The tower’s developers, The Related Cos., admirably intend to preserve the handsome and historic First Church of Christ, Scientist, and to memorialize the long-neglected African-American architect Julian Abele.

But they want to put their 25-story building on a waterfront site zoned for five stories. To accomplish this, the West Palm Beach City Commission is being asked on Monday to carve out a glaring exception to the city’s Downtown Master Plan by creating an “Okeechobee Business District” that will allow 25-story buildings to benefit, basically, this one property.

However attractive this tower may be, the contortions being done to the city’s zoning rules are ugly. So are the political strong-arm tactics employed to dampen opposition, such as the abrupt removal of a veteran member of a key planning board who had asked pointed questions about One Flagler… “

But the March election changed the make-up of the commission. There are two new members, one of whom replaces a former no vote — Shanon Materio.

RELATED: Editorial: 25-story One Flagler too much for West Palm waterfront

With Tuesday evening’s Planning Board meeting on the OBD scheduled, I thought it a good idea to re-publish last September’s editorial and ask about a potential future vote.

Take our poll and leave a comment here…

Christie: Um… so what’s going on with these rising gas prices?

MIAMI — Customers pump gas into their vehicles as reports indicate that the price of gasoline continues to rise. AAA forecasts the national gas price average will be as much as $2.70/gallon this spring and summer. (Photo by Joe Raedle/Getty Images)

For the last few weeks, there has been an elephant in the room of the (sort of) daily White House Press briefing.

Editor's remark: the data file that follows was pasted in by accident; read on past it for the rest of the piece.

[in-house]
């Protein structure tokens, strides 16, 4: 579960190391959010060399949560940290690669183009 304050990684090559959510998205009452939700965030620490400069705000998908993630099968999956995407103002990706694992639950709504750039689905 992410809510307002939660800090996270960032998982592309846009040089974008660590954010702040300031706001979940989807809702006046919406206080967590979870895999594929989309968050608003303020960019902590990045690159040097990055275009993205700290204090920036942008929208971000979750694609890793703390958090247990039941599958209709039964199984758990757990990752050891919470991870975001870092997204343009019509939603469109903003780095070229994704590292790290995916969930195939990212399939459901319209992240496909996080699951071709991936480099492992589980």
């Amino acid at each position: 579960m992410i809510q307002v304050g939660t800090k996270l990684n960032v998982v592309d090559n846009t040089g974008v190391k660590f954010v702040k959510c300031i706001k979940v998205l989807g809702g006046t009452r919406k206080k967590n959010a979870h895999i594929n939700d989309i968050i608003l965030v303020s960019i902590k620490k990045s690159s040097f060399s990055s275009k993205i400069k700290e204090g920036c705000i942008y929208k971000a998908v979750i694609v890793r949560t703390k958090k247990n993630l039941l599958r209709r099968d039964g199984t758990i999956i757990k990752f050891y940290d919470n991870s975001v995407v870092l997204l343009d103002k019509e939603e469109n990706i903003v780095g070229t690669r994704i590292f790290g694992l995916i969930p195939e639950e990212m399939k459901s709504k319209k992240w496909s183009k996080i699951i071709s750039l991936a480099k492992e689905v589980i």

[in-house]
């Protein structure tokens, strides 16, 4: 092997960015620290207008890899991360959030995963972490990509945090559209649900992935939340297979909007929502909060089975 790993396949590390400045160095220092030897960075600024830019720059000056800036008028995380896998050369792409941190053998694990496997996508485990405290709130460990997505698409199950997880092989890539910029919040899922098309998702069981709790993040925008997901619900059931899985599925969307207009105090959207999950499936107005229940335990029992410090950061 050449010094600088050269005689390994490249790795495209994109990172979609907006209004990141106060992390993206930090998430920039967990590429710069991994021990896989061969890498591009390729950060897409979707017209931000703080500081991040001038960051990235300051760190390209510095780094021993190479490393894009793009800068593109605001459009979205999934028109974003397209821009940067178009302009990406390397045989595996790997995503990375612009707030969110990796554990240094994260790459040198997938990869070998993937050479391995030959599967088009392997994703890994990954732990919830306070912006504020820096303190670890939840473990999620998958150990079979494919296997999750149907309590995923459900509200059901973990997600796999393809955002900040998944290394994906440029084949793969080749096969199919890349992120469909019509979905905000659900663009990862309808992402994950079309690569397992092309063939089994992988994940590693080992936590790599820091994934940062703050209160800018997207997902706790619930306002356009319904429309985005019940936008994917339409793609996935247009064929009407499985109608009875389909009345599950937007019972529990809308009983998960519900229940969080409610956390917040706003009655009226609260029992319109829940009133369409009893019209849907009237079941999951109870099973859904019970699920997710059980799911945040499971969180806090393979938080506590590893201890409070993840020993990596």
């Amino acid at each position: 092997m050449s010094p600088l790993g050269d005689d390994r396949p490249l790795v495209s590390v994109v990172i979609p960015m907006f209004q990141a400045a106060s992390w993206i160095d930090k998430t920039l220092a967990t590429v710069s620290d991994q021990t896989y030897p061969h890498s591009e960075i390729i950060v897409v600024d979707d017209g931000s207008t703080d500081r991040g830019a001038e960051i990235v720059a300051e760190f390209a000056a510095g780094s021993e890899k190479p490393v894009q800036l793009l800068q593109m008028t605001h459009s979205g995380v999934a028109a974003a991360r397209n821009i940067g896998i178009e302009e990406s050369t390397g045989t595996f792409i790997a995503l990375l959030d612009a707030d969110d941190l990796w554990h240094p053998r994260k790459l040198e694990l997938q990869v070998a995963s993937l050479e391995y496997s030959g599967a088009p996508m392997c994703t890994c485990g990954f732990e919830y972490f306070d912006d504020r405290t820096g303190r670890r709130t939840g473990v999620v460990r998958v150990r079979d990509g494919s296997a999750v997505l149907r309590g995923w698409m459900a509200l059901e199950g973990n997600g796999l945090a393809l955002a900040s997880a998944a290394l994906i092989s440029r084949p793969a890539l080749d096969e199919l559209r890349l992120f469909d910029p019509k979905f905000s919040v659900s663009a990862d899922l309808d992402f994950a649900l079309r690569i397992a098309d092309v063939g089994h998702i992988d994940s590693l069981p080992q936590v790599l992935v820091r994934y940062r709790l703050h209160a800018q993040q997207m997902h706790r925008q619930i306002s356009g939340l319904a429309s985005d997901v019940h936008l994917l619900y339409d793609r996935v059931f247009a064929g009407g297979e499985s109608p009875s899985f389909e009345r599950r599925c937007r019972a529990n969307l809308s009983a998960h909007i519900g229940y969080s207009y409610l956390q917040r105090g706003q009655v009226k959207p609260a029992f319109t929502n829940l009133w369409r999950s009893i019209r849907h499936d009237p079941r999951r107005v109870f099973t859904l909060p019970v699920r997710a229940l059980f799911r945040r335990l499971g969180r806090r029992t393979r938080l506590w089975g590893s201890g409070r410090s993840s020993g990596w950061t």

As of Monday’s gaggle, no White House reporter has asked Press Secretary Sarah Huckabee Sanders about what the president plans to do about rising gas prices. Not one word. Nada.

That’s kind of glaring given the fact that anyone who drives a car, truck or lawnmower  has felt some pain at the pump as gas prices have spiked the last several weeks. Again, as of Monday, the average price per gallon for unleaded gas was $2.73 in Florida and $2.85 right here in in Palm Beach County, according to AAA.

RELATED: Spring runup in gas prices has begun

Prices for gas are running at their highest in at least three years, and are expected to go even higher as Memorial Day kicks off the summer driving season. And AAA warned of potentially higher oil prices this week if President Donald Trump pulls out of the nuclear deal with Iran and imposes sanctions on that oil producing nation.

Usually, this would be fodder for Washington reporters to pound the current White House occupant on the issue, asking: “What’s the president going to do about this issue that affects literally every American household?”